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Manipulating the Memory of Meat-Eating: Reading the Laṅkāvatāra’s Strategy of Introducing Vegetarianism to Buddhism

  • Hyoung Seok HamEmail author
Article

Abstract

This paper examines vegetarianism in the eighth “no meat-eating” (amāṃsabhakṣaṇa) chapter of the Laṅkāvatāra with specific attention to how the sūtra confronts the previous dietary code (which allowed meat-eating) and combats Buddhist resistance to the new doctrine. This study corroborates previous observations that vegetarianism in Indian Buddhism was a response to outsiders’ censure, rather than an expression of a specific Buddhist doctrine. It goes on to explore how the Laṅkāvatāra introduces a new dietary norm, one that was incompatible with the preexisting monastic code that allowed monks to partake of meat pure in three aspects (trikoṭiśuddha). The Laṅkāvatāra replaced the three conditions for meat to be pure with the three modes of killing, thereby rendering the old regulation into a rule that makes any form of meat-eating impossible. In an effort to suppress intra-Buddhist resistance to vegetarianism, the sūtra prophesized the future appearance of anti-vegetarian Buddhists and identified them as heretics. Eliminating the past and future possibility of meat-eating, the Laṅkāvatāra defines Buddhism as a meat-free tradition.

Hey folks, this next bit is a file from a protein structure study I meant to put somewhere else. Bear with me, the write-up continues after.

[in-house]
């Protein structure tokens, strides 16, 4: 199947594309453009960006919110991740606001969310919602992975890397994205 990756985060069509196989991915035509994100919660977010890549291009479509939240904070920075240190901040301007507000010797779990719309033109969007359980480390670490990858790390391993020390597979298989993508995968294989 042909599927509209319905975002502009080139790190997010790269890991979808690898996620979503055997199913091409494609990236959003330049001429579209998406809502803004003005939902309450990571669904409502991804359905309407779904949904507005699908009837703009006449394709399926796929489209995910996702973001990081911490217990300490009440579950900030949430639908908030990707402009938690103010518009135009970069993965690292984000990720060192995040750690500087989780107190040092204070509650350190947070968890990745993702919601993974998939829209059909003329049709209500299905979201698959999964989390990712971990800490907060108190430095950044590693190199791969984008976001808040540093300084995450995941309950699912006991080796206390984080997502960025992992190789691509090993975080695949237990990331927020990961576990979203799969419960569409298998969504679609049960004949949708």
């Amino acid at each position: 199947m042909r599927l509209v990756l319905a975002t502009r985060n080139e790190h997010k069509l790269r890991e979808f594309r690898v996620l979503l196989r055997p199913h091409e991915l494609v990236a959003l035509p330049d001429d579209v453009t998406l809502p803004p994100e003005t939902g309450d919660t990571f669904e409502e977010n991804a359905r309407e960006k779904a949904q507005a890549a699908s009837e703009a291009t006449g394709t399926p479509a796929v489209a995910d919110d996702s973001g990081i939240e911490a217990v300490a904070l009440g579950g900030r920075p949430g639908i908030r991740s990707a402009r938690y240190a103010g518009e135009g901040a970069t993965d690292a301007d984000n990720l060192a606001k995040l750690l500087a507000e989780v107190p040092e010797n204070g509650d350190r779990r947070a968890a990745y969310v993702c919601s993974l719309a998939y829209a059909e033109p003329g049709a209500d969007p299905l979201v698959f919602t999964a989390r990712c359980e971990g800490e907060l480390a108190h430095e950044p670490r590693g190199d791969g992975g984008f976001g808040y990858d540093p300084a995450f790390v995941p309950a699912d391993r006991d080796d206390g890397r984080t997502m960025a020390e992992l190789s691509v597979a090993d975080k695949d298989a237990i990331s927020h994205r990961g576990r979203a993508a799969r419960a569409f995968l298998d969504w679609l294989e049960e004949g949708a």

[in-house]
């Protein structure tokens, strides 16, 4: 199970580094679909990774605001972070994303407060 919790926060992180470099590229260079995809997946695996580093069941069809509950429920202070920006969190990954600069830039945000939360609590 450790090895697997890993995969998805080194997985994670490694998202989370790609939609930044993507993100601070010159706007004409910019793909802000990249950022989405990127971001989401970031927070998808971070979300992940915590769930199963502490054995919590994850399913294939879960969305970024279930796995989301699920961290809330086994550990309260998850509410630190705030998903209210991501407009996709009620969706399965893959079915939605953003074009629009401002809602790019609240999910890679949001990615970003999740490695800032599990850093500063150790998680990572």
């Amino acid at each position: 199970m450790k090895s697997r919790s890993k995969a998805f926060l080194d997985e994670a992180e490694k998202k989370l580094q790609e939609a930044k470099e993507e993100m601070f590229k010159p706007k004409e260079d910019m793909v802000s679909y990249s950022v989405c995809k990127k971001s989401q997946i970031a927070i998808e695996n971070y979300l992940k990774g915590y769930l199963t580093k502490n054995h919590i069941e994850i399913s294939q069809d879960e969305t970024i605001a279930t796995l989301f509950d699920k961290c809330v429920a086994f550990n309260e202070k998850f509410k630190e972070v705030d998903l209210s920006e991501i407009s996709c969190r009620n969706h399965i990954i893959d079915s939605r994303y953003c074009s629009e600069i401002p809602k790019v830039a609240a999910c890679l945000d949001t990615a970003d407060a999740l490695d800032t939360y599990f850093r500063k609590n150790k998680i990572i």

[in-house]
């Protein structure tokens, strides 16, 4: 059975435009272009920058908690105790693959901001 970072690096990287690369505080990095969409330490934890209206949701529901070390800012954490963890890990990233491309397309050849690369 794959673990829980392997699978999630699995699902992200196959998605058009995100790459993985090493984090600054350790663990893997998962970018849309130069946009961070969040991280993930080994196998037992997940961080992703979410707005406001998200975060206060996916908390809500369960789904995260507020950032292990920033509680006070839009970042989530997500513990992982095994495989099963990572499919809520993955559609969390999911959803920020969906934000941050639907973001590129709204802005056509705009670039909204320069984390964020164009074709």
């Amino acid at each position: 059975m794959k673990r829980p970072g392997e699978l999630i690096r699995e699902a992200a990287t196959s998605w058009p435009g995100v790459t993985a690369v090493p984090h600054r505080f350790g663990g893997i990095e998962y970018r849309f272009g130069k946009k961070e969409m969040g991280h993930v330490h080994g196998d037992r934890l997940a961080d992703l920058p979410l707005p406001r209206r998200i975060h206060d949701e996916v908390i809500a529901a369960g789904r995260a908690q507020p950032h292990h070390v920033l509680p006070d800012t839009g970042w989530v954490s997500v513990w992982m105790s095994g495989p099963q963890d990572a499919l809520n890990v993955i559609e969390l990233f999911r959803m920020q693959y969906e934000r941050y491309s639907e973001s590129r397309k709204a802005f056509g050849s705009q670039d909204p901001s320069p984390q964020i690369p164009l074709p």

Keywords

Vegetarianism Meat-eating trikoṭiśuddha Laṅkāvatāra Timeless India 

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Notes

Acknowledgements

This study was financially supported by Rackham Graduate School, University of Michigan (2015) and the Robert H. N. Ho Family Foundation (2018). I also express my sincere gratitude to the following people for their contributions to this study. Madhav Deshpande read several critical parts of the Lāṅkāvatāra with me at the initial stage of the project. Anna Johnson critically reviewed various versions of this paper over years and always shared her insights with me. Donald Lopez enabled me to be correct on details, and thereby, to complete this paper. Kei Kataoka provided me with his keen observations on the difficult passages dealt with here.

Compliance with Ethical Standards

Conflict of interest

There is no conflict of interest in this paper.

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© Springer Nature B.V. 2019

Authors and Affiliations

  1. 1.The Robert H. N. Ho Family Foundation in Buddhist Studies (Host Institution: Kyushu University)FukuokaJapan

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